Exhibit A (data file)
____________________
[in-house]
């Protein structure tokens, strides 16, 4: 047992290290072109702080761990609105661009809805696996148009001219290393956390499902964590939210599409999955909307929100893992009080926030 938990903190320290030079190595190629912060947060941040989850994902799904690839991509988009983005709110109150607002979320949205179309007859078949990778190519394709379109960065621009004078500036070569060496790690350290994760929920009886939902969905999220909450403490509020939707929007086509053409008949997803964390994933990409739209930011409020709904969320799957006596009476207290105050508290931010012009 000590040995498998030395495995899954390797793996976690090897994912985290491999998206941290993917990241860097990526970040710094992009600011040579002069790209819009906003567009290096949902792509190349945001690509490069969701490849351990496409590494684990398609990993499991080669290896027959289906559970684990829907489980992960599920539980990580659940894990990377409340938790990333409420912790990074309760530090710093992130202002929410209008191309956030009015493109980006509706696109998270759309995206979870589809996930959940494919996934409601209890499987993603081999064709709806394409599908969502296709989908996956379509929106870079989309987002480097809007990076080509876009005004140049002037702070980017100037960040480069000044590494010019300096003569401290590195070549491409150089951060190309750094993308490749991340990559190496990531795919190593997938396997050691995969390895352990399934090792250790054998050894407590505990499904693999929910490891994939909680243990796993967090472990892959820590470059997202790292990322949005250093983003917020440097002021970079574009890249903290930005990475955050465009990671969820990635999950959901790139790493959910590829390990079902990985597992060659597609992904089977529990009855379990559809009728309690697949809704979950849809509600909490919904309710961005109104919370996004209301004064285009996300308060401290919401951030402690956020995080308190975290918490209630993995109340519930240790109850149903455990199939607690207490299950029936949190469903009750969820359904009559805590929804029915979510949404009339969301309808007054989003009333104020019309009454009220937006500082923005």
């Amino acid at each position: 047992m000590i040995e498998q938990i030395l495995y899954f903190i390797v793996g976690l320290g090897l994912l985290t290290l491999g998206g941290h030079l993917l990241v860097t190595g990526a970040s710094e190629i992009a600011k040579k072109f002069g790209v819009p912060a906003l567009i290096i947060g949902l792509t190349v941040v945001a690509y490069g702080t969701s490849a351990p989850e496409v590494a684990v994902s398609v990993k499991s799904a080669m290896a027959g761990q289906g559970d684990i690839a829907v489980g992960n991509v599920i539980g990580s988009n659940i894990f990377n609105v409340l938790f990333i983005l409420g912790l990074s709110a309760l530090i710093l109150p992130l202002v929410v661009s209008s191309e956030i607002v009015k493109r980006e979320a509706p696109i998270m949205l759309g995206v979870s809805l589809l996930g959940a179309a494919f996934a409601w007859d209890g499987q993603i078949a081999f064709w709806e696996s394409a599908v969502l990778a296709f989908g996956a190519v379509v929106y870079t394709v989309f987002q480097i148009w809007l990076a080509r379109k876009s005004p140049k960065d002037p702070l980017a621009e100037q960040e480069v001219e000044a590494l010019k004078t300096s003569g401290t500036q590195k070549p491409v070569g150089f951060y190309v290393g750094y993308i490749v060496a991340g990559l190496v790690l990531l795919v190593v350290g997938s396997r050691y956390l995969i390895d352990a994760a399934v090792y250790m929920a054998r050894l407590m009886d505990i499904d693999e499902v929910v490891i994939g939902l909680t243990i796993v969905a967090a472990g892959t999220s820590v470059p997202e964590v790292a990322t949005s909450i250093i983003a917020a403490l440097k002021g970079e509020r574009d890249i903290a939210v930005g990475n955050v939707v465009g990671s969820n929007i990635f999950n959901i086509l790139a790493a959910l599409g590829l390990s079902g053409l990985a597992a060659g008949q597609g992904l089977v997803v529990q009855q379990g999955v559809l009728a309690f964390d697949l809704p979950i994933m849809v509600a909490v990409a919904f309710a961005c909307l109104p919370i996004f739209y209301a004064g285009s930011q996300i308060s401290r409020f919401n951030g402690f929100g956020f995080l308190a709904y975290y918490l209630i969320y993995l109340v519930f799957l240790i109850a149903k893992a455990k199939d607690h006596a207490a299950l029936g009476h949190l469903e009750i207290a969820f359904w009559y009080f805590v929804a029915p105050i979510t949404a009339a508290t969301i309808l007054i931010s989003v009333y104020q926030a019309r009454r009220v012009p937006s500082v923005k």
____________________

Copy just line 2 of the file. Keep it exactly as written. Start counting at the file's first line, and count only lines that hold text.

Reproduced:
């Protein structure tokens, strides 16, 4: 047992290290072109702080761990609105661009809805696996148009001219290393956390499902964590939210599409999955909307929100893992009080926030 938990903190320290030079190595190629912060947060941040989850994902799904690839991509988009983005709110109150607002979320949205179309007859078949990778190519394709379109960065621009004078500036070569060496790690350290994760929920009886939902969905999220909450403490509020939707929007086509053409008949997803964390994933990409739209930011409020709904969320799957006596009476207290105050508290931010012009 000590040995498998030395495995899954390797793996976690090897994912985290491999998206941290993917990241860097990526970040710094992009600011040579002069790209819009906003567009290096949902792509190349945001690509490069969701490849351990496409590494684990398609990993499991080669290896027959289906559970684990829907489980992960599920539980990580659940894990990377409340938790990333409420912790990074309760530090710093992130202002929410209008191309956030009015493109980006509706696109998270759309995206979870589809996930959940494919996934409601209890499987993603081999064709709806394409599908969502296709989908996956379509929106870079989309987002480097809007990076080509876009005004140049002037702070980017100037960040480069000044590494010019300096003569401290590195070549491409150089951060190309750094993308490749991340990559190496990531795919190593997938396997050691995969390895352990399934090792250790054998050894407590505990499904693999929910490891994939909680243990796993967090472990892959820590470059997202790292990322949005250093983003917020440097002021970079574009890249903290930005990475955050465009990671969820990635999950959901790139790493959910590829390990079902990985597992060659597609992904089977529990009855379990559809009728309690697949809704979950849809509600909490919904309710961005109104919370996004209301004064285009996300308060401290919401951030402690956020995080308190975290918490209630993995109340519930240790109850149903455990199939607690207490299950029936949190469903009750969820359904009559805590929804029915979510949404009339969301309808007054989003009333104020019309009454009220937006500082923005």